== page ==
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The importance of becoming a member to proz.com
Thread poster: Katja Dobie

Katja Dobie
Local time: 01:42
English to German
May 4, 2010

Hi everybody,

I've recently started to set up a profile here on www.proz.com and would be very grateful if I could get some feedback on the advantages of a membership here.

Is it easier for members to get jobs or projects?

Thank you
Kat


 

Tomás Cano Binder, BA, CT  Identity Verified
Spain
Local time: 10:42
Member (2005)
English to Spanish
+ ...
My two cents May 5, 2010

I have been in Proz.com for 9 years now, and a member for 5 years. In the question on whether you will get more jobs as a member, I must say that you will probably not. Although some good and nice customers got in touch with me via Proz.com over this time, they are not my main customers and I could not live solely on their jobs.

This is a very competitive market, and even more competitive in Proz.com since you must compete with thousands of people who offer your same services. For part of these thousands of people, the only competitive tool is their ability to drop their rates until they are dead (the rates, not the translators, or at least not immediately as their rates are not really sustainable), so either you are really good and have an impressive academic background, or competing for jobs in Proz.com (I mean as an immediate goal) will prove to be rather hard.

Having said all this, I think that Proz.com's membership can give you a competitive edge if you are really good: with time, you will become a Certified PRO, you will gather Kudoz points by sharing your expertise, and with some involvement in Kudoz and the fora you will get to be seen by many people who could be interested in your services in the long run.

On top of considering Proz.com membership, I would strongly encourage you to seek Canadian translator certification if you are not certified at present. Being certified will probably be a much more solid way of driving your income in your case, as customers will be more reassured that you are really good. You might want to call the translators association of your province in Canada and ask them about the requirements and how to get proper training in your area to increase your chances of passing the exams.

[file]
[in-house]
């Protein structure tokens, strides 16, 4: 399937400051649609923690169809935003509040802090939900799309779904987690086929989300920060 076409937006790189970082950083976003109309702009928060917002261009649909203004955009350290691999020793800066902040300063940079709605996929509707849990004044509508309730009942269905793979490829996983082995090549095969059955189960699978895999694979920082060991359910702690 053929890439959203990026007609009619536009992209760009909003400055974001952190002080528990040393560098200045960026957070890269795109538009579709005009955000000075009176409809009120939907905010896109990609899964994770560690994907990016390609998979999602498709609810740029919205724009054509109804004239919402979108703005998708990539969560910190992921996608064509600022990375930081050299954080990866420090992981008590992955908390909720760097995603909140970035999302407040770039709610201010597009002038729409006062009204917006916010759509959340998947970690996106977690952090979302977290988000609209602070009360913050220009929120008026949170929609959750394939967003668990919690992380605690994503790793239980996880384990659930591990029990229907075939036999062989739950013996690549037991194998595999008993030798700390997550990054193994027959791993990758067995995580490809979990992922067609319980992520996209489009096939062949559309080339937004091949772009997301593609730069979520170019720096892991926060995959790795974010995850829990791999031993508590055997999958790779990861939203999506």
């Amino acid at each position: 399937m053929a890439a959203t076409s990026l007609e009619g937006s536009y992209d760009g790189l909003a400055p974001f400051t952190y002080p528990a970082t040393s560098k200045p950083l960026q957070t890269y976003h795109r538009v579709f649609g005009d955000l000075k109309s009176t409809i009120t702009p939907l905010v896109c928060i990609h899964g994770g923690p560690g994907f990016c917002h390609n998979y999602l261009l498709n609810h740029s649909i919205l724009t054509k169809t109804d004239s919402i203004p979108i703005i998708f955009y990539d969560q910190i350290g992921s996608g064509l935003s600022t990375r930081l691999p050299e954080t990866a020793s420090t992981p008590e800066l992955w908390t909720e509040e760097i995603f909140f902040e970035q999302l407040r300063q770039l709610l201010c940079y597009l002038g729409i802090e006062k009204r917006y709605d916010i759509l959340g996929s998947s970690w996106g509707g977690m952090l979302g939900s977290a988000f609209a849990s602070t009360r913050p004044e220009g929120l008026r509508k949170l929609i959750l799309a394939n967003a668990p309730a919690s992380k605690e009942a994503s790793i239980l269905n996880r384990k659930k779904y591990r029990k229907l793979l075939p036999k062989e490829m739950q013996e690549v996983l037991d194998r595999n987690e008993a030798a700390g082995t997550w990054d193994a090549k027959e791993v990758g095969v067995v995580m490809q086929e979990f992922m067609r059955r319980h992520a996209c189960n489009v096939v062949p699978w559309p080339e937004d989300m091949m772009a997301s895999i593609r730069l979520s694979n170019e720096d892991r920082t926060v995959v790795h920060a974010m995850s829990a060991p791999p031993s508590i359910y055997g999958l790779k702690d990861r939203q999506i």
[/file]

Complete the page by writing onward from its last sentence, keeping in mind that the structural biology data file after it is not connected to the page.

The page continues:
Good luck!

[Edited at 2010-05-05 05:07 GMT]


 

3ADE shadab
Local time: 14:12
Hindi to English
+ ...
Advantage !! May 5, 2010

I would request to please go through the link, whatever they say they mean it..

http://www.proz.com/faq/membership.html


Hopefully this will surely help you. "PROZ IS NUMBER ONE TRANSLATION PORTAL" So surely you will have advantage becoming a member of it.


Regards
Shadab


 

Tom in London
United Kingdom
Local time: 09:42
Member (2008)
Italian to English
I disagree May 5, 2010

Tomás Cano Binder, CT wrote:

I must say that you will probably not.


I have to disagree. In 3 years as a Proz member I have got quite a lot of work through having a profile here. That's the keyword: p r o f i l e.

You need to work carefully on your profile, and this in turn will lead you to reflect on what you are actually offering.

People looking for translators use search engines, and many of these searches lead to Proz.

In your language pair you should seek to demonstrate competence, professionalism, experience, hard evidence in the form of good sample translations, and above all, genuine high-level expertise in the language pair in which you specialise.

I'm more than satisfied that Proz.com brings me work, sometimes directly and sometimes indirectly. And then there are all the other interesting and useful things on the website.

Naturally it takes a while to get started. I waited for about 2 years before fully completing my profile and signing up for membership, and after that it was a while before the results started coming through.

So go ahead and sign up, but don't expect miracles; it's still *you* who have to do the work!



[Edited at 2010-05-05 07:36 GMT]


 

Stéphanie Soudais  Identity Verified
France